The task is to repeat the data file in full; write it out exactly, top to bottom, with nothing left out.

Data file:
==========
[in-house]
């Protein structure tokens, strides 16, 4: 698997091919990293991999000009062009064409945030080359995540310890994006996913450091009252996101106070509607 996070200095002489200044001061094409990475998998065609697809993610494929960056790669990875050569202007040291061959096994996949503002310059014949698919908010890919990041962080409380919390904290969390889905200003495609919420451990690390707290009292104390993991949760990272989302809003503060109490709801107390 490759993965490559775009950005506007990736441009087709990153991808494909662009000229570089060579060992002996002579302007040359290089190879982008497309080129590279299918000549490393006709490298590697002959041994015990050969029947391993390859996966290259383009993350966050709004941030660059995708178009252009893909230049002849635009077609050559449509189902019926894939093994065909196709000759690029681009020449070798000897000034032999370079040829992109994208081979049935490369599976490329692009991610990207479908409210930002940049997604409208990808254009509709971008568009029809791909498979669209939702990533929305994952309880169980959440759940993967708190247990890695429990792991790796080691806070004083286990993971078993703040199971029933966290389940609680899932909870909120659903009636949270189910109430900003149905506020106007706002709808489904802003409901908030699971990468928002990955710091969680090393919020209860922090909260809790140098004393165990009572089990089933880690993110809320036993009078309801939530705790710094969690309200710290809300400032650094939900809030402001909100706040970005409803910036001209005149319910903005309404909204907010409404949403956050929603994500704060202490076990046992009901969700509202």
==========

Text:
[in-house]
């Protein structure tokens, strides 16, 4: 698997091919990293991999000009062009064409945030080359995540310890994006996913450091009252996101106070509607 996070200095002489200044001061094409990475998998065609697809993610494929960056790669990875050569202007040291061959096994996949503002310059014949698919908010890919990041962080409380919390904290969390889905200003495609919420451990690390707290009292104390993991949760990272989302809003503060109490709801107390 490759993965490559775009950005506007990736441009087709990153991808494909662009000229570089060579060992002996002579302007040359290089190879982008497309080129590279299918000549490393006709490298590697002959041994015990050969029947391993390859996966290259383009993350966050709004941030660059995708178009252009893909230049002849635009077609050559449509189902019926894939093994065909196709000759690029681009020449070798000897000034032999370079040829992109994208081979049935490369599976490329692009991610990207479908409210930002940049997604409208990808254009509709971008568009029809791909498979669209939702990533929305994952309880169980959440759940993967708190247990890695429990792991790796080691806070004083286990993971078993703040199971029933966290389940609680899932909870909120659903009636949270189910109430900003149905506020106007706002709808489904802003409901908030699971990468928002990955710091969680090393919020209860922090909260809790140098004393165990009572089990089933880690993110809320036993009078309801939530705790710094969690309200710290809300400032650094939900809030402001909100706040970005409803910036001209005149319910903005309404909204907010409404949403956050929603994500704060202490076990046992009901969700509202």